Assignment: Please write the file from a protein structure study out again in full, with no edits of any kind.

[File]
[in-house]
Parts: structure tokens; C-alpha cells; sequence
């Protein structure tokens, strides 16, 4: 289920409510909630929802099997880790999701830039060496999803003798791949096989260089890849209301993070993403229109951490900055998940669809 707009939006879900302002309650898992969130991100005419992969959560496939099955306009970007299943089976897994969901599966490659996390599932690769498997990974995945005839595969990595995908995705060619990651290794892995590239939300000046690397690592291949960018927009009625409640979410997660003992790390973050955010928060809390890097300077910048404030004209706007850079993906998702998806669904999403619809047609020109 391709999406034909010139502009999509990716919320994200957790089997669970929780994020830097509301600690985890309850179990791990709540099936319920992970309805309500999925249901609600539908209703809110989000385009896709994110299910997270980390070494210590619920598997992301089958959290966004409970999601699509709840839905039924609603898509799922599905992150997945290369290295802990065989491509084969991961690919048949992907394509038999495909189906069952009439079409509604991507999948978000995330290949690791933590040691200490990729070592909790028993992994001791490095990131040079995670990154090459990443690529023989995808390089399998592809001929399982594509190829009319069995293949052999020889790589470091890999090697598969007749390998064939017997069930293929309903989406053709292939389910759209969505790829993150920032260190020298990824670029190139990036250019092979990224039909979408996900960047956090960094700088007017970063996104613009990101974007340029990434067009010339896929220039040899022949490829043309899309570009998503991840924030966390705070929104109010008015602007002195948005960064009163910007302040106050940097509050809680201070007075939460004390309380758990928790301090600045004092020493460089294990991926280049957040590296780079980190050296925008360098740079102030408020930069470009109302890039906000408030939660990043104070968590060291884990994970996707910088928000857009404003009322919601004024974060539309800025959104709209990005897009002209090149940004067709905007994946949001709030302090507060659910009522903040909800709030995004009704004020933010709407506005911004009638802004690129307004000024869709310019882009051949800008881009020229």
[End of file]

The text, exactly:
[in-house]
Parts: structure tokens; C-alpha cells; sequence
């Protein structure tokens, strides 16, 4: 289920409510909630929802099997880790999701830039060496999803003798791949096989260089890849209301993070993403229109951490900055998940669809 707009939006879900302002309650898992969130991100005419992969959560496939099955306009970007299943089976897994969901599966490659996390599932690769498997990974995945005839595969990595995908995705060619990651290794892995590239939300000046690397690592291949960018927009009625409640979410997660003992790390973050955010928060809390890097300077910048404030004209706007850079993906998702998806669904999403619809047609020109 391709999406034909010139502009999509990716919320994200957790089997669970929780994020830097509301600690985890309850179990791990709540099936319920992970309805309500999925249901609600539908209703809110989000385009896709994110299910997270980390070494210590619920598997992301089958959290966004409970999601699509709840839905039924609603898509799922599905992150997945290369290295802990065989491509084969991961690919048949992907394509038999495909189906069952009439079409509604991507999948978000995330290949690791933590040691200490990729070592909790028993992994001791490095990131040079995670990154090459990443690529023989995808390089399998592809001929399982594509190829009319069995293949052999020889790589470091890999090697598969007749390998064939017997069930293929309903989406053709292939389910759209969505790829993150920032260190020298990824670029190139990036250019092979990224039909979408996900960047956090960094700088007017970063996104613009990101974007340029990434067009010339896929220039040899022949490829043309899309570009998503991840924030966390705070929104109010008015602007002195948005960064009163910007302040106050940097509050809680201070007075939460004390309380758990928790301090600045004092020493460089294990991926280049957040590296780079980190050296925008360098740079102030408020930069470009109302890039906000408030939660990043104070968590060291884990994970996707910088928000857009404003009322919601004024974060539309800025959104709209990005897009002209090149940004067709905007994946949001709030302090507060659910009522903040909800709030995004009704004020933010709407506005911004009638802004690129307004000024869709310019882009051949800008881009020229």